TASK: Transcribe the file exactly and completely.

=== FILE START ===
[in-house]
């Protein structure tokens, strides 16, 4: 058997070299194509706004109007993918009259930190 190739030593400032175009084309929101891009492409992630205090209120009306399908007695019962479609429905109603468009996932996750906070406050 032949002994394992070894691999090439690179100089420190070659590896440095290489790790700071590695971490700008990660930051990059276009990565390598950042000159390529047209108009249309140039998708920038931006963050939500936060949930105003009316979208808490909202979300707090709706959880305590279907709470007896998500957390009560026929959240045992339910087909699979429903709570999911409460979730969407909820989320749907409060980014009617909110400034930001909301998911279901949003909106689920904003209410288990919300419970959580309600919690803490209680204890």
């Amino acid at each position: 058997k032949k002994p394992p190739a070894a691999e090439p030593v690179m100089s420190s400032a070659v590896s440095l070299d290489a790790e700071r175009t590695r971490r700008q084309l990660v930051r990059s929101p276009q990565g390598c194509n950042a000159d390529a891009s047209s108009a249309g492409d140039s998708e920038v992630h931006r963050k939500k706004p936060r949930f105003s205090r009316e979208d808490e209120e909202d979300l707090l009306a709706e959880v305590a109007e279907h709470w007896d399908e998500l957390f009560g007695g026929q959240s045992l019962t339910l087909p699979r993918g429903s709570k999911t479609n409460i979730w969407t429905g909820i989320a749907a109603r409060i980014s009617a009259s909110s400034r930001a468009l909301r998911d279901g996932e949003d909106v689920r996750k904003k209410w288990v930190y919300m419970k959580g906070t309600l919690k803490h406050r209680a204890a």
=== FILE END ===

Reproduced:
[in-house]
């Protein structure tokens, strides 16, 4: 058997070299194509706004109007993918009259930190 190739030593400032175009084309929101891009492409992630205090209120009306399908007695019962479609429905109603468009996932996750906070406050 032949002994394992070894691999090439690179100089420190070659590896440095290489790790700071590695971490700008990660930051990059276009990565390598950042000159390529047209108009249309140039998708920038931006963050939500936060949930105003009316979208808490909202979300707090709706959880305590279907709470007896998500957390009560026929959240045992339910087909699979429903709570999911409460979730969407909820989320749907409060980014009617909110400034930001909301998911279901949003909106689920904003209410288990919300419970959580309600919690803490209680204890």
């Amino acid at each position: 058997k032949k002994p394992p190739a070894a691999e090439p030593v690179m100089s420190s400032a070659v590896s440095l070299d290489a790790e700071r175009t590695r971490r700008q084309l990660v930051r990059s929101p276009q990565g390598c194509n950042a000159d390529a891009s047209s108009a249309g492409d140039s998708e920038v992630h931006r963050k939500k706004p936060r949930f105003s205090r009316e979208d808490e209120e909202d979300l707090l009306a709706e959880v305590a109007e279907h709470w007896d399908e998500l957390f009560g007695g026929q959240s045992l019962t339910l087909p699979r993918g429903s709570k999911t479609n409460i979730w969407t429905g909820i989320a749907a109603r409060i980014s009617a009259s909110s400034r930001a468009l909301r998911d279901g996932e949003d909106v689920r996750k904003k209410w288990v930190y919300m419970k959580g906070t309600l919690k803490h406050r209680a204890a």